I have long admired this iconic champagne but from afar. Now, having just visited and stayed at the magnificent Ch de Sarran I am seriously impressed. This is not a prestige luxury brand sitting back comfortably on its haunches but an innovative, determined progressive powerhouse steered intelligently and intuitively by Richard Geoffroy and his team of wine makers, one of whom, Vincent guided us through both a “dark revelation” dinner and an extraordinary tasting.
The premise of the dinner was to challenge the senses and paired an array of tastes with Dom Perignon’s latest release, the very serious 2004 vintage. Dinner was broken down into colours so silver grey featured bouillon dashi to start with saltiness apparent, then into red and gelee de tomate with raw tuna, texturally exquisite. Along with grilled crab and a licorice stick, dark was a triumph of caviar on chestnut pancake along with aubergine soaked in duck consommé – this rocked, soliciting a lot of tremendous feedback. Yellow next being -two intense squares of balsamic jelly – eye-watering – and lemon jelly – again an initial assault on the palate but ensuing experience paired with champagne amazing. These were accompanied by an exquisite corn soufflé. Green next being strips of sole with parsley drizzle – wonderful and culminating in white which was poached pear with almond blanc mange. At this point the empty glass we all had been ruminating on was filled with Oenotheque 1970 – WOW it is still a bébé, hints of thyme and mint on nose, incredible texture and a 60 plus second finish. Chef Pascal appeared and when asked about the most important taste his response was salt, very enlightening. A truly great evening with much hilarity over magnums of Dom Perignon and their place in nightclubs amongst some excellent debate.
Day 2 began with a visit to Hautvillers and Dom Perignon’s grave – an ancient and moving abbey. Next to the abbey is a fabulous tasting room and here Vincent took us through an epic line up of Dom Perignon –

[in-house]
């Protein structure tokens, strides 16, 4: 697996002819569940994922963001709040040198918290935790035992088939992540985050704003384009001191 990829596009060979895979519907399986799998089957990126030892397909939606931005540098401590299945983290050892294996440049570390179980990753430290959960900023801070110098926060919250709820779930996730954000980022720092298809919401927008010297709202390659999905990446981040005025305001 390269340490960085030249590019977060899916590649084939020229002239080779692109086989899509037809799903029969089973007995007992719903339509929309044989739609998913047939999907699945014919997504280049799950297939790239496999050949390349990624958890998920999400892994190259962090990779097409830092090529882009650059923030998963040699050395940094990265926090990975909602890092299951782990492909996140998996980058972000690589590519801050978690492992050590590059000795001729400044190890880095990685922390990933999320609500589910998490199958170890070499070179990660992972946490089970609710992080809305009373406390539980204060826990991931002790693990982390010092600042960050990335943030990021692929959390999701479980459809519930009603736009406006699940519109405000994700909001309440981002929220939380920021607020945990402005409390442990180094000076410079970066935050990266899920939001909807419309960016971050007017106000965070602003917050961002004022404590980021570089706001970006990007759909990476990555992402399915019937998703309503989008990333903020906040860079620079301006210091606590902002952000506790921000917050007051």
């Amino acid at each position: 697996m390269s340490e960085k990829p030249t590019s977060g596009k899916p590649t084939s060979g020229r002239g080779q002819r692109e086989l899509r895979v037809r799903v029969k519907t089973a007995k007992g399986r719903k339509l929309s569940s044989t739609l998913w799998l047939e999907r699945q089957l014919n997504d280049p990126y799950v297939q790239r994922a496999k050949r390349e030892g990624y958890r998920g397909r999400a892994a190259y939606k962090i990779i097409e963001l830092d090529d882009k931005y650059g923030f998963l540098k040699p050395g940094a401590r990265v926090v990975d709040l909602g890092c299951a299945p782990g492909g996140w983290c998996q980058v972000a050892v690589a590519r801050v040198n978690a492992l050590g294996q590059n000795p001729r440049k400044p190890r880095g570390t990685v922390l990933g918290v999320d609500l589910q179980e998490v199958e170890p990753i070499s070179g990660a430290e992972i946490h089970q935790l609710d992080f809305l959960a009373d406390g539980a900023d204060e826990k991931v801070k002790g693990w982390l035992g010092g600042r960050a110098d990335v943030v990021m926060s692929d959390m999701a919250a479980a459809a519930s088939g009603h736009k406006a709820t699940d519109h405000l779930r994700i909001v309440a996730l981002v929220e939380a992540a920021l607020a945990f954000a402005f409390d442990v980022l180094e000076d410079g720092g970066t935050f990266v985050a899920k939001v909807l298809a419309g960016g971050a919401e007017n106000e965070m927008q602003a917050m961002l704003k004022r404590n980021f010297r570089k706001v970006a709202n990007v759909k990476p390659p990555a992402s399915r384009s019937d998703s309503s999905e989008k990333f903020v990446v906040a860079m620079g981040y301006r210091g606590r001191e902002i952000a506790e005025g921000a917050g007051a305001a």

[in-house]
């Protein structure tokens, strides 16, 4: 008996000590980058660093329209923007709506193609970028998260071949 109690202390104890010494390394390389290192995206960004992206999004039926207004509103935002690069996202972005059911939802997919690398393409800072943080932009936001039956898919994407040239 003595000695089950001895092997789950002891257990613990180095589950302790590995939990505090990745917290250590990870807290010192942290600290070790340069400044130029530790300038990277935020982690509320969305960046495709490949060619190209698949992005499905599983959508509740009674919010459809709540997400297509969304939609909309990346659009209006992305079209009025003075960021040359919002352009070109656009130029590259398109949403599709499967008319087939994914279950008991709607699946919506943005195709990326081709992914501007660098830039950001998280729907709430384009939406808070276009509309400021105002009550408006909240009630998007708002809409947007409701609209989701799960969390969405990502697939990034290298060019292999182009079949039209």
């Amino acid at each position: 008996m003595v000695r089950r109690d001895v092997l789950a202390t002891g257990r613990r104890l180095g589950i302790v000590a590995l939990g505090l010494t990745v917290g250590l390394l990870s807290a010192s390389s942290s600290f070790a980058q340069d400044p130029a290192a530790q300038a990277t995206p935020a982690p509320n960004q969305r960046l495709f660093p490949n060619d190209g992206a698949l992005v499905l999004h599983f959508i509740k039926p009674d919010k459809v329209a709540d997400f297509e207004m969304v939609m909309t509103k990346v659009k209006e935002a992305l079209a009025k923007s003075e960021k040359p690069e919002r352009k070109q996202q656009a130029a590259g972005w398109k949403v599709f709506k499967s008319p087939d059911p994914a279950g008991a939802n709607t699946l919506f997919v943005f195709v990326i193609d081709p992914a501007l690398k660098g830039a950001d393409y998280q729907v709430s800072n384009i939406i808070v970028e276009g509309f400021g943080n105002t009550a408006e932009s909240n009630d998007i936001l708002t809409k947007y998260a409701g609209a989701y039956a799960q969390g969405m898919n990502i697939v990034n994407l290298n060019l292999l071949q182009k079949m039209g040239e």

2004 – mineral, iodine, strict, fine apricot honey citrus palate, structure and grip on finish.
2003 – hotter vintage this was more brioche, almond, nectarine and honey and broader on palate.
1996 Oenotheque – a celebrated vintage and tasting and looking v youthful. Extremely fine bubble, nose of peach, apricot, mandarin, lovely texture on palate with real “vinosite” incredibly long. (Disgorged in 2008)
2003 rose – lovely colour (oeil de perdrix) gorgeous aromatics strawberry with citrus underlying, very Pinot. Vincent likened it to 1978
2002 rose – firmer more mineral nose. Toast, raspberry creaminess on palate with great length and balance
1993 rose Oenotheque – cinammon, rose dried apricot on nose – harmonious and delightful
1992 rose Oenotheque – peaty, iodine nose with rich raspberry underlying v different. Citrus freshness on palate with good vinosity
1971 Oenotheque en Magnum – disgorged in 2006 this was a revelation. Honey, marmite, toasty nose, incredible freshness and finesse and texture.
1985 rose – I remember well the year as I picked at Veuve Clicquot then, very sunny and small harvest, this exhibited lovely Chardonnay elegance was really fine and vibrant
1982 rose – a wonderful rich decadence here. Marmite, prune wild strawberry and incredible length.
What a tasting and testament to the fact that these champagnes age incredibly well. 1921 was the first vintage of Dom Perignon and if you have a bottle in your cellar then you have a treat in store. Equally if you haven’t yet put away some 2004 then I highly encourage you to do so.